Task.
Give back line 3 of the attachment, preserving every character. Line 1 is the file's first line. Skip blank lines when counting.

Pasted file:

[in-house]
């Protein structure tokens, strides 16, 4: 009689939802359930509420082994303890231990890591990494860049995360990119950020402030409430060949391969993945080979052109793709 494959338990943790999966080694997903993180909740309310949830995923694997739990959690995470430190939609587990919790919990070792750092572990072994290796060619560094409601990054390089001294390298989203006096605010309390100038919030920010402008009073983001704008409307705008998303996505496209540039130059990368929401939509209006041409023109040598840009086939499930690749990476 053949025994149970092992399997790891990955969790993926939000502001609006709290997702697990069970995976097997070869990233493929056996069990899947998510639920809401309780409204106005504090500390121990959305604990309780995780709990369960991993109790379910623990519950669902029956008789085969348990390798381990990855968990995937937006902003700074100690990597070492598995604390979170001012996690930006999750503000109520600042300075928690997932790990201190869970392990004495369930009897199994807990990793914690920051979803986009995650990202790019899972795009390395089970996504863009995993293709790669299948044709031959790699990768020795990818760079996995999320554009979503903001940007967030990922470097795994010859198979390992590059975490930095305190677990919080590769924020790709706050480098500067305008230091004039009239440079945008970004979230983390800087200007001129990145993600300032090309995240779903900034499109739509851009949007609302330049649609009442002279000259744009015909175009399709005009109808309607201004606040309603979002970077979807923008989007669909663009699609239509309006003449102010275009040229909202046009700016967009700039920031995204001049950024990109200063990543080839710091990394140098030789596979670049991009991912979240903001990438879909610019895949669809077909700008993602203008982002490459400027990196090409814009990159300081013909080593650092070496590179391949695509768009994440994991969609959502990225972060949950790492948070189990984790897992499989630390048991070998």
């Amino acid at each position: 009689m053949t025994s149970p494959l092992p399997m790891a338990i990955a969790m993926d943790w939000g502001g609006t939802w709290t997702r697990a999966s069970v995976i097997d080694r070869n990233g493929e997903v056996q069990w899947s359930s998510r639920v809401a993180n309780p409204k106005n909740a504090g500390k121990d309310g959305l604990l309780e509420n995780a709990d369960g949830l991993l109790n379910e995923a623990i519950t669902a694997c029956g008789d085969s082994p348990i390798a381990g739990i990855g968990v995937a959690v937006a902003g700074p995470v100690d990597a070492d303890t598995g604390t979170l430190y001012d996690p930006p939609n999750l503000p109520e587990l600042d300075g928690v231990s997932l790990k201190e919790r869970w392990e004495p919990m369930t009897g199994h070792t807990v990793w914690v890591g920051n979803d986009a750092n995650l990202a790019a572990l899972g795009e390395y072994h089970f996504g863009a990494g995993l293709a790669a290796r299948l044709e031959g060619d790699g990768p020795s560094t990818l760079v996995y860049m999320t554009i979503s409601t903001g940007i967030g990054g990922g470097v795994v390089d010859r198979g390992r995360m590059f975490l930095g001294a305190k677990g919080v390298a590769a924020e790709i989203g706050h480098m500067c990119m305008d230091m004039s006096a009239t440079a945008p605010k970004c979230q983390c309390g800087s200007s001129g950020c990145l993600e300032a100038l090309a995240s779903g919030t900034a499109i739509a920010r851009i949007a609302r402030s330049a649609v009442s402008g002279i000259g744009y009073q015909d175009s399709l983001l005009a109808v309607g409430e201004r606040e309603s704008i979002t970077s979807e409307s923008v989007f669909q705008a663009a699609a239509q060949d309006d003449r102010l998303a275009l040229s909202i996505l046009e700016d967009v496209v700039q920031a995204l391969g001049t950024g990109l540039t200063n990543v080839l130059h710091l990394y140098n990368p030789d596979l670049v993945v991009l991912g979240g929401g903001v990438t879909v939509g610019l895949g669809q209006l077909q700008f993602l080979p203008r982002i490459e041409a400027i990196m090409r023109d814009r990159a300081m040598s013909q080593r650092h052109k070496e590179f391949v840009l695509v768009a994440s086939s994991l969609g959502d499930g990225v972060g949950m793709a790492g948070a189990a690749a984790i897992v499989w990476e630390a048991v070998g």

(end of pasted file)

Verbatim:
């Amino acid at each position: 009689m053949t025994s149970p494959l092992p399997m790891a338990i990955a969790m993926d943790w939000g502001g609006t939802w709290t997702r697990a999966s069970v995976i097997d080694r070869n990233g493929e997903v056996q069990w899947s359930s998510r639920v809401a993180n309780p409204k106005n909740a504090g500390k121990d309310g959305l604990l309780e509420n995780a709990d369960g949830l991993l109790n379910e995923a623990i519950t669902a694997c029956g008789d085969s082994p348990i390798a381990g739990i990855g968990v995937a959690v937006a902003g700074p995470v100690d990597a070492d303890t598995g604390t979170l430190y001012d996690p930006p939609n999750l503000p109520e587990l600042d300075g928690v231990s997932l790990k201190e919790r869970w392990e004495p919990m369930t009897g199994h070792t807990v990793w914690v890591g920051n979803d986009a750092n995650l990202a790019a572990l899972g795009e390395y072994h089970f996504g863009a990494g995993l293709a790669a290796r299948l044709e031959g060619d790699g990768p020795s560094t990818l760079v996995y860049m999320t554009i979503s409601t903001g940007i967030g990054g990922g470097v795994v390089d010859r198979g390992r995360m590059f975490l930095g001294a305190k677990g919080v390298a590769a924020e790709i989203g706050h480098m500067c990119m305008d230091m004039s006096a009239t440079a945008p605010k970004c979230q983390c309390g800087s200007s001129g950020c990145l993600e300032a100038l090309a995240s779903g919030t900034a499109i739509a920010r851009i949007a609302r402030s330049a649609v009442s402008g002279i000259g744009y009073q015909d175009s399709l983001l005009a109808v309607g409430e201004r606040e309603s704008i979002t970077s979807e409307s923008v989007f669909q705008a663009a699609a239509q060949d309006d003449r102010l998303a275009l040229s909202i996505l046009e700016d967009v496209v700039q920031a995204l391969g001049t950024g990109l540039t200063n990543v080839l130059h710091l990394y140098n990368p030789d596979l670049v993945v991009l991912g979240g929401g903001v990438t879909v939509g610019l895949g669809q209006l077909q700008f993602l080979p203008r982002i490459e041409a400027i990196m090409r023109d814009r990159a300081m040598s013909q080593r650092h052109k070496e590179f391949v840009l695509v768009a994440s086939s994991l969609g959502d499930g990225v972060g949950m793709a790492g948070a189990a690749a984790i897992v499989w990476e630390a048991v070998g």